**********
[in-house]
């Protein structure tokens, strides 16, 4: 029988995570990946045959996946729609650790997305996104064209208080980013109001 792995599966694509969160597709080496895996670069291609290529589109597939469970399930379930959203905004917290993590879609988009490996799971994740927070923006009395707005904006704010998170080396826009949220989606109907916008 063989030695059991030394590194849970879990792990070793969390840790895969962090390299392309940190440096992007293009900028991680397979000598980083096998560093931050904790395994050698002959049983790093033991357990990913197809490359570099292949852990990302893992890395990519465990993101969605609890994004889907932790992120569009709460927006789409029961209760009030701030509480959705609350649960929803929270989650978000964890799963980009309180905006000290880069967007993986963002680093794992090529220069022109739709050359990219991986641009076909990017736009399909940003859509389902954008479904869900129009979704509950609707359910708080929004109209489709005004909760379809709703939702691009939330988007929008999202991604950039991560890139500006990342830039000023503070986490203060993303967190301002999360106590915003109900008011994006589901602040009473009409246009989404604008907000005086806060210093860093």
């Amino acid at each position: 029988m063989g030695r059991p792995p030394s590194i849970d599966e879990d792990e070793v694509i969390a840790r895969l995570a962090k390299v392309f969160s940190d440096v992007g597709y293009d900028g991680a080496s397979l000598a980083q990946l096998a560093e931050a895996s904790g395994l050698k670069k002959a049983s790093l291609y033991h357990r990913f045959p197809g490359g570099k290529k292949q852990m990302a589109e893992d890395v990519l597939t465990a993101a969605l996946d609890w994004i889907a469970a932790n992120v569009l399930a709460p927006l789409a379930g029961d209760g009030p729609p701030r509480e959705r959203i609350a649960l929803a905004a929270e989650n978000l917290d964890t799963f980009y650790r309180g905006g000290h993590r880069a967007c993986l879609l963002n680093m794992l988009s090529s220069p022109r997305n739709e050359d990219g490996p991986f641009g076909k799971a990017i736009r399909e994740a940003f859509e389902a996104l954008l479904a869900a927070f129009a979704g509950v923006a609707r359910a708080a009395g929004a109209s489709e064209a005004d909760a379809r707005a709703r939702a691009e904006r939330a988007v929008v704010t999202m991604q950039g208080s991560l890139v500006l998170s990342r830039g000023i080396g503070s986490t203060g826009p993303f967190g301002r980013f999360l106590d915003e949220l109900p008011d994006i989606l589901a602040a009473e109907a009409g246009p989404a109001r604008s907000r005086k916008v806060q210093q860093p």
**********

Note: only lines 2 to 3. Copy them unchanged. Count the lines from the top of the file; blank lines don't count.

């Protein structure tokens, strides 16, 4: 029988995570990946045959996946729609650790997305996104064209208080980013109001 792995599966694509969160597709080496895996670069291609290529589109597939469970399930379930959203905004917290993590879609988009490996799971994740927070923006009395707005904006704010998170080396826009949220989606109907916008 063989030695059991030394590194849970879990792990070793969390840790895969962090390299392309940190440096992007293009900028991680397979000598980083096998560093931050904790395994050698002959049983790093033991357990990913197809490359570099292949852990990302893992890395990519465990993101969605609890994004889907932790992120569009709460927006789409029961209760009030701030509480959705609350649960929803929270989650978000964890799963980009309180905006000290880069967007993986963002680093794992090529220069022109739709050359990219991986641009076909990017736009399909940003859509389902954008479904869900129009979704509950609707359910708080929004109209489709005004909760379809709703939702691009939330988007929008999202991604950039991560890139500006990342830039000023503070986490203060993303967190301002999360106590915003109900008011994006589901602040009473009409246009989404604008907000005086806060210093860093």
């Amino acid at each position: 029988m063989g030695r059991p792995p030394s590194i849970d599966e879990d792990e070793v694509i969390a840790r895969l995570a962090k390299v392309f969160s940190d440096v992007g597709y293009d900028g991680a080496s397979l000598a980083q990946l096998a560093e931050a895996s904790g395994l050698k670069k002959a049983s790093l291609y033991h357990r990913f045959p197809g490359g570099k290529k292949q852990m990302a589109e893992d890395v990519l597939t465990a993101a969605l996946d609890w994004i889907a469970a932790n992120v569009l399930a709460p927006l789409a379930g029961d209760g009030p729609p701030r509480e959705r959203i609350a649960l929803a905004a929270e989650n978000l917290d964890t799963f980009y650790r309180g905006g000290h993590r880069a967007c993986l879609l963002n680093m794992l988009s090529s220069p022109r997305n739709e050359d990219g490996p991986f641009g076909k799971a990017i736009r399909e994740a940003f859509e389902a996104l954008l479904a869900a927070f129009a979704g509950v923006a609707r359910a708080a009395g929004a109209s489709e064209a005004d909760a379809r707005a709703r939702a691009e904006r939330a988007v929008v704010t999202m991604q950039g208080s991560l890139v500006l998170s990342r830039g000023i080396g503070s986490t203060g826009p993303f967190g301002r980013f999360l106590d915003e949220l109900p008011d994006i989606l589901a602040a009473e109907a009409g246009p989404a109001r604008s907000r005086k916008v806060q210093q860093p």